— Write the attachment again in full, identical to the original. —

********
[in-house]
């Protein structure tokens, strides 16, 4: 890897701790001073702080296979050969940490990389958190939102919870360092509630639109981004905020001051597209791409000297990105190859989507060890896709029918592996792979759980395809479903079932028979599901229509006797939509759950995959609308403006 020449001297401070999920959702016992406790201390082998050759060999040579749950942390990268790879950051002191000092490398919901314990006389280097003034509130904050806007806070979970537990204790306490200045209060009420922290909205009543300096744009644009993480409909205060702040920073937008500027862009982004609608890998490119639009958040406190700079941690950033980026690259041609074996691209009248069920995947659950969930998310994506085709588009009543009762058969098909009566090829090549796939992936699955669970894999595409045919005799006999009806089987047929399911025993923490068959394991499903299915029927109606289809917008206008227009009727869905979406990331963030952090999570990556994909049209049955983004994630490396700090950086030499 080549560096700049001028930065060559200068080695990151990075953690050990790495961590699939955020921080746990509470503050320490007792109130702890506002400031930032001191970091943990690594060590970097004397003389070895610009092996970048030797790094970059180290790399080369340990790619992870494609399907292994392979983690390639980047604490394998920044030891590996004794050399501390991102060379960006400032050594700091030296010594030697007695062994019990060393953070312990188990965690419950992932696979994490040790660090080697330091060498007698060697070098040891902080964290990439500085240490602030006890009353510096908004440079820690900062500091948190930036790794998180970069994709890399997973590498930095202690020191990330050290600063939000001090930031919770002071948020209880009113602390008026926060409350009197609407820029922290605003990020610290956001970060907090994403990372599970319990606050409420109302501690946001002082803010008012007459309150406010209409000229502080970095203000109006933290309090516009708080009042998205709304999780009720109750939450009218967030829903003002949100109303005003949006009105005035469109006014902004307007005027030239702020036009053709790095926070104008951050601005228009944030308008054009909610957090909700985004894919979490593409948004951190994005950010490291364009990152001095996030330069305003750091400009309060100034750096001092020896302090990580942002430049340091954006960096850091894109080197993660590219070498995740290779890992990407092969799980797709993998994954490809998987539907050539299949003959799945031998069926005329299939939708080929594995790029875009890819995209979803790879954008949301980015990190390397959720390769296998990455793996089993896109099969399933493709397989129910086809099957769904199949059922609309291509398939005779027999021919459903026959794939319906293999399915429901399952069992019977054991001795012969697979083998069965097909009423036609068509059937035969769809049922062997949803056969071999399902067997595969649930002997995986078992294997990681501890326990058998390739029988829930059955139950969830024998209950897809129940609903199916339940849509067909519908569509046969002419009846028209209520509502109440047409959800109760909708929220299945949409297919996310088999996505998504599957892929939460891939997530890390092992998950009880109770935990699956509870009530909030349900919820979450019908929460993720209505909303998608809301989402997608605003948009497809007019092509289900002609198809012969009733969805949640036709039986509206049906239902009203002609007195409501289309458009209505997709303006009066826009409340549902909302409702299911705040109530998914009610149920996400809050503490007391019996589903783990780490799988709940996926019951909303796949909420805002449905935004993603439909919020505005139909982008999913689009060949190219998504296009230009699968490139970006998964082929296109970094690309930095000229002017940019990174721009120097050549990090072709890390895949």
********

[in-house]
């Protein structure tokens, strides 16, 4: 890897701790001073702080296979050969940490990389958190939102919870360092509630639109981004905020001051597209791409000297990105190859989507060890896709029918592996792979759980395809479903079932028979599901229509006797939509759950995959609308403006 020449001297401070999920959702016992406790201390082998050759060999040579749950942390990268790879950051002191000092490398919901314990006389280097003034509130904050806007806070979970537990204790306490200045209060009420922290909205009543300096744009644009993480409909205060702040920073937008500027862009982004609608890998490119639009958040406190700079941690950033980026690259041609074996691209009248069920995947659950969930998310994506085709588009009543009762058969098909009566090829090549796939992936699955669970894999595409045919005799006999009806089987047929399911025993923490068959394991499903299915029927109606289809917008206008227009009727869905979406990331963030952090999570990556994909049209049955983004994630490396700090950086030499 080549560096700049001028930065060559200068080695990151990075953690050990790495961590699939955020921080746990509470503050320490007792109130702890506002400031930032001191970091943990690594060590970097004397003389070895610009092996970048030797790094970059180290790399080369340990790619992870494609399907292994392979983690390639980047604490394998920044030891590996004794050399501390991102060379960006400032050594700091030296010594030697007695062994019990060393953070312990188990965690419950992932696979994490040790660090080697330091060498007698060697070098040891902080964290990439500085240490602030006890009353510096908004440079820690900062500091948190930036790794998180970069994709890399997973590498930095202690020191990330050290600063939000001090930031919770002071948020209880009113602390008026926060409350009197609407820029922290605003990020610290956001970060907090994403990372599970319990606050409420109302501690946001002082803010008012007459309150406010209409000229502080970095203000109006933290309090516009708080009042998205709304999780009720109750939450009218967030829903003002949100109303005003949006009105005035469109006014902004307007005027030239702020036009053709790095926070104008951050601005228009944030308008054009909610957090909700985004894919979490593409948004951190994005950010490291364009990152001095996030330069305003750091400009309060100034750096001092020896302090990580942002430049340091954006960096850091894109080197993660590219070498995740290779890992990407092969799980797709993998994954490809998987539907050539299949003959799945031998069926005329299939939708080929594995790029875009890819995209979803790879954008949301980015990190390397959720390769296998990455793996089993896109099969399933493709397989129910086809099957769904199949059922609309291509398939005779027999021919459903026959794939319906293999399915429901399952069992019977054991001795012969697979083998069965097909009423036609068509059937035969769809049922062997949803056969071999399902067997595969649930002997995986078992294997990681501890326990058998390739029988829930059955139950969830024998209950897809129940609903199916339940849509067909519908569509046969002419009846028209209520509502109440047409959800109760909708929220299945949409297919996310088999996505998504599957892929939460891939997530890390092992998950009880109770935990699956509870009530909030349900919820979450019908929460993720209505909303998608809301989402997608605003948009497809007019092509289900002609198809012969009733969805949640036709039986509206049906239902009203002609007195409501289309458009209505997709303006009066826009409340549902909302409702299911705040109530998914009610149920996400809050503490007391019996589903783990780490799988709940996926019951909303796949909420805002449905935004993603439909919020505005139909982008999913689009060949190219998504296009230009699968490139970006998964082929296109970094690309930095000229002017940019990174721009120097050549990090072709890390895949």